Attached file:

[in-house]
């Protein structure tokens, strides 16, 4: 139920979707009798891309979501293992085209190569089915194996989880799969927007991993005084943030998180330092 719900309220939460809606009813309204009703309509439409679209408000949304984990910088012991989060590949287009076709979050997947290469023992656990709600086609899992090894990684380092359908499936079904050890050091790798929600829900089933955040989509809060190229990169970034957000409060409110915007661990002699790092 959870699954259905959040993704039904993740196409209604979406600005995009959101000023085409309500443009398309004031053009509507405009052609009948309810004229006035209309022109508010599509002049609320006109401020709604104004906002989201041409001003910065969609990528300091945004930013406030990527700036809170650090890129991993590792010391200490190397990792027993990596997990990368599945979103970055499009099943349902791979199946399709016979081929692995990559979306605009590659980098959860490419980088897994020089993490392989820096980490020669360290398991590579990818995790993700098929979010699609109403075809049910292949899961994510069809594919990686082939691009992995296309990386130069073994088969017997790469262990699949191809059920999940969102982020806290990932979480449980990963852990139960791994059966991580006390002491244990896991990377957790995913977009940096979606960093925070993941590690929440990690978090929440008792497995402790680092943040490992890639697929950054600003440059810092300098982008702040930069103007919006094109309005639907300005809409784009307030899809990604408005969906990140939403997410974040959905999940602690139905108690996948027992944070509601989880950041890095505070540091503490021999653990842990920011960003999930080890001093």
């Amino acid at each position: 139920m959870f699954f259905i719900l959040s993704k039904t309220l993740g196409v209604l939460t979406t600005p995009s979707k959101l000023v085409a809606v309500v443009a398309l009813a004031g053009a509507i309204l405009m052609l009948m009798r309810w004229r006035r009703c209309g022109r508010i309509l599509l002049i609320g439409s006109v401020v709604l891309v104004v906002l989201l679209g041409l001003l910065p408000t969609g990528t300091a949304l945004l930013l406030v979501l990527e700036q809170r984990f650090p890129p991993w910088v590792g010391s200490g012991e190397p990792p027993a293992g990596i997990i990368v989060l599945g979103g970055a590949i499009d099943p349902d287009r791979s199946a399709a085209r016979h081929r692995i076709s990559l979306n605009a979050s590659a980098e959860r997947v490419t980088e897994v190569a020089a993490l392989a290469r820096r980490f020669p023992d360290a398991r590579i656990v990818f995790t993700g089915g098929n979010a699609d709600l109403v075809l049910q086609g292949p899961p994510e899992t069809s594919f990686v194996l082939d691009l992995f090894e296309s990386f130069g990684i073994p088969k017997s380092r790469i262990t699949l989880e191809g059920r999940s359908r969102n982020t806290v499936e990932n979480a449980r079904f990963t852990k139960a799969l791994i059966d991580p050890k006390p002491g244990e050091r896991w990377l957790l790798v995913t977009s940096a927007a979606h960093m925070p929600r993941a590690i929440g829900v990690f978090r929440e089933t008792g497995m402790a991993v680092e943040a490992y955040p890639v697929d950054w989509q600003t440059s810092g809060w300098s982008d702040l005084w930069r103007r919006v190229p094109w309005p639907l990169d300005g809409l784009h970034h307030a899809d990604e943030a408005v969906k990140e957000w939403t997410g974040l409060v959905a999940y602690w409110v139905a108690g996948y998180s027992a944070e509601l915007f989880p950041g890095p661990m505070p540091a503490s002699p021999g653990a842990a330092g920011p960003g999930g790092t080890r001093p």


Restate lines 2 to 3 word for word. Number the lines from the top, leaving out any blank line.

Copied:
């Protein structure tokens, strides 16, 4: 139920979707009798891309979501293992085209190569089915194996989880799969927007991993005084943030998180330092 719900309220939460809606009813309204009703309509439409679209408000949304984990910088012991989060590949287009076709979050997947290469023992656990709600086609899992090894990684380092359908499936079904050890050091790798929600829900089933955040989509809060190229990169970034957000409060409110915007661990002699790092 959870699954259905959040993704039904993740196409209604979406600005995009959101000023085409309500443009398309004031053009509507405009052609009948309810004229006035209309022109508010599509002049609320006109401020709604104004906002989201041409001003910065969609990528300091945004930013406030990527700036809170650090890129991993590792010391200490190397990792027993990596997990990368599945979103970055499009099943349902791979199946399709016979081929692995990559979306605009590659980098959860490419980088897994020089993490392989820096980490020669360290398991590579990818995790993700098929979010699609109403075809049910292949899961994510069809594919990686082939691009992995296309990386130069073994088969017997790469262990699949191809059920999940969102982020806290990932979480449980990963852990139960791994059966991580006390002491244990896991990377957790995913977009940096979606960093925070993941590690929440990690978090929440008792497995402790680092943040490992890639697929950054600003440059810092300098982008702040930069103007919006094109309005639907300005809409784009307030899809990604408005969906990140939403997410974040959905999940602690139905108690996948027992944070509601989880950041890095505070540091503490021999653990842990920011960003999930080890001093």
């Amino acid at each position: 139920m959870f699954f259905i719900l959040s993704k039904t309220l993740g196409v209604l939460t979406t600005p995009s979707k959101l000023v085409a809606v309500v443009a398309l009813a004031g053009a509507i309204l405009m052609l009948m009798r309810w004229r006035r009703c209309g022109r508010i309509l599509l002049i609320g439409s006109v401020v709604l891309v104004v906002l989201l679209g041409l001003l910065p408000t969609g990528t300091a949304l945004l930013l406030v979501l990527e700036q809170r984990f650090p890129p991993w910088v590792g010391s200490g012991e190397p990792p027993a293992g990596i997990i990368v989060l599945g979103g970055a590949i499009d099943p349902d287009r791979s199946a399709a085209r016979h081929r692995i076709s990559l979306n605009a979050s590659a980098e959860r997947v490419t980088e897994v190569a020089a993490l392989a290469r820096r980490f020669p023992d360290a398991r590579i656990v990818f995790t993700g089915g098929n979010a699609d709600l109403v075809l049910q086609g292949p899961p994510e899992t069809s594919f990686v194996l082939d691009l992995f090894e296309s990386f130069g990684i073994p088969k017997s380092r790469i262990t699949l989880e191809g059920r999940s359908r969102n982020t806290v499936e990932n979480a449980r079904f990963t852990k139960a799969l791994i059966d991580p050890k006390p002491g244990e050091r896991w990377l957790l790798v995913t977009s940096a927007a979606h960093m925070p929600r993941a590690i929440g829900v990690f978090r929440e089933t008792g497995m402790a991993v680092e943040a490992y955040p890639v697929d950054w989509q600003t440059s810092g809060w300098s982008d702040l005084w930069r103007r919006v190229p094109w309005p639907l990169d300005g809409l784009h970034h307030a899809d990604e943030a408005v969906k990140e957000w939403t997410g974040l409060v959905a999940y602690w409110v139905a108690g996948y998180s027992a944070e509601l915007f989880p950041g890095p661990m505070p540091a503490s002699p021999g653990a842990a330092g920011p960003g999930g790092t080890r001093p």